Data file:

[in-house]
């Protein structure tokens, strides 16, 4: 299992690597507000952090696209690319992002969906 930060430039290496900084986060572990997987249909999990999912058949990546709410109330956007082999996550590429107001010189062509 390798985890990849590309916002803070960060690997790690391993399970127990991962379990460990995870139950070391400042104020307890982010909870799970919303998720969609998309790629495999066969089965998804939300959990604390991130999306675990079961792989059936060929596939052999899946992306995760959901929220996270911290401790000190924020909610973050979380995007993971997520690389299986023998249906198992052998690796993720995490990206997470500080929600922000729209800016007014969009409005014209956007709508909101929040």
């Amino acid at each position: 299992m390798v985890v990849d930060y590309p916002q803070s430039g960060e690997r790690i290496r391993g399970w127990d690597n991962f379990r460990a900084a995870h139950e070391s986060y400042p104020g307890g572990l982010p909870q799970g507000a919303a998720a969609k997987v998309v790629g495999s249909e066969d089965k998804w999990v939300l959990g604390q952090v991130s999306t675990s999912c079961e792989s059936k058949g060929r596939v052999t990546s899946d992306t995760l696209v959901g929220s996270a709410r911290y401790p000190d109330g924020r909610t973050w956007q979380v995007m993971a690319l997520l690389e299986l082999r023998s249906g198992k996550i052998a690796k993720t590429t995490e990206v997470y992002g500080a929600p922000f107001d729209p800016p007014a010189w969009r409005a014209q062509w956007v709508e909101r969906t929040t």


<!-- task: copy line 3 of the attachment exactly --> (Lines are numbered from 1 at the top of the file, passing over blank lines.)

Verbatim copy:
């Amino acid at each position: 299992m390798v985890v990849d930060y590309p916002q803070s430039g960060e690997r790690i290496r391993g399970w127990d690597n991962f379990r460990a900084a995870h139950e070391s986060y400042p104020g307890g572990l982010p909870q799970g507000a919303a998720a969609k997987v998309v790629g495999s249909e066969d089965k998804w999990v939300l959990g604390q952090v991130s999306t675990s999912c079961e792989s059936k058949g060929r596939v052999t990546s899946d992306t995760l696209v959901g929220s996270a709410r911290y401790p000190d109330g924020r909610t973050w956007q979380v995007m993971a690319l997520l690389e299986l082999r023998s249906g198992k996550i052998a690796k993720t590429t995490e990206v997470y992002g500080a929600p922000f107001d729209p800016p007014a010189w969009r409005a014209q062509w956007v709508e909101r969906t929040t």